Senate Conference Spending Bill Pulled From Markup
A bill intended to promote more transparency in government conference spending was pulled from a Senate Homeland Security and Governmental Affairs Committee hearing last week to allow for more debate.
The Senate’s latest attempt to pass a bill that would restrict government conference spending has been put on hold for at least another month.
The Senate Homeland Security and Governmental Affairs Committee was scheduled to consider substitute language for S. 1347, the Conference Accountability Act, at a hearing last week, but the bill was quietly removed from the agenda after Sen. Carl Levin (D-MI) suggested that more debate and additional insight from the Office of Management and Budget (OMB) was needed before the bill went to a vote.
Sen. Tom Coburn (R-OK) and Sen. Heidi Heitkamp (D-ND) sponsored the substitute language, which included more-stringent reporting requirements for federal employees that have attended meetings where the agency spent more than $50,000. It would have also prevented agencies from spending more than $500,000 on a single conference unless Congress approved a request made by the agency.
The most damaging provisions restricting conference attendance, which were included in Coburn’s original bill last year, were not written into the substitute language.
Earlier this year, the committee held a hearing to examine how much federal agencies were spending on conferences and travel after the Obama administration, through OMB, issued new guidance in May 2012. That guidance—most of which was included in the omnibus spending measure approved earlier this year—slashed agencies’ travel budgets to 70 percent of 2010 levels and imposed additional limitations and reporting requirements related to conferences.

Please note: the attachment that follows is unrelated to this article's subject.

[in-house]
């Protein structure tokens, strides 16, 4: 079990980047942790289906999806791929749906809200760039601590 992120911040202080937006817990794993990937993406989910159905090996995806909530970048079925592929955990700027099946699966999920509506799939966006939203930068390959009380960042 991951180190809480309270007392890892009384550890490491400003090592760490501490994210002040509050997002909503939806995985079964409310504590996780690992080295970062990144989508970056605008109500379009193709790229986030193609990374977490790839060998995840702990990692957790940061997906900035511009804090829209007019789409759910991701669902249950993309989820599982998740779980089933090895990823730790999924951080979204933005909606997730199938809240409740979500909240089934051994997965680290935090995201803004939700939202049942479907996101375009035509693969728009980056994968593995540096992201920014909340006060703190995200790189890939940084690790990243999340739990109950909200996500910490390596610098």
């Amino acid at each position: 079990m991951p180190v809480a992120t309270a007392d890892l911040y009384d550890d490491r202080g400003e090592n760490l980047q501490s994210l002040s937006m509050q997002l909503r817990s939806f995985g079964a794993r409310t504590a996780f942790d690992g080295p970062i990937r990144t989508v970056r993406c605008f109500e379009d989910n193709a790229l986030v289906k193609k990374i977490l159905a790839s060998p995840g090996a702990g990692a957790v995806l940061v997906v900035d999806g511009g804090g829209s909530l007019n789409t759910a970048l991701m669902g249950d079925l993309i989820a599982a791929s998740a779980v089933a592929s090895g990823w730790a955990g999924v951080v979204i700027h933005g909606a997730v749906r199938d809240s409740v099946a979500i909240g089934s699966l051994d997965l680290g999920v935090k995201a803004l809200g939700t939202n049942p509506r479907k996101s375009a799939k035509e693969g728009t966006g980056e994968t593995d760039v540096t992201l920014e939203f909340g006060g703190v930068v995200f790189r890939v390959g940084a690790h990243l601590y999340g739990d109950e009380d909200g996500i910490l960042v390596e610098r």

At the January hearing, OMB Deputy Director Beth Cobert reported that agencies reduced travel costs by $3 billion in fiscal year 2013 compared to fiscal year 2010.
Committee chairman Tom Carper (D-DE) said at the hearing that agencies were continuing to look for ways to use technology to cut conference and travel costs. At the same time, he recognized the value of face-to-face meetings.
“While the administration has taken important steps to reduce conference spending, it is critical to recognize the important role that conferences play in the federal government,” he said. “Conferences enable the sharing of knowledge among large groups and bring together dispersed communities.”
For its part, ASAE said it intends to continue to follow committee work on S. 1347.
“ASAE has had good conversations with the cosponsors’ offices regarding the substitute amendment,” said Senior Vice President of Public Policy Jim Clarke, CAE. “We look forward to working with them in advance of a future markup to ensure that critical government attendance at outside meetings is not further restricted.”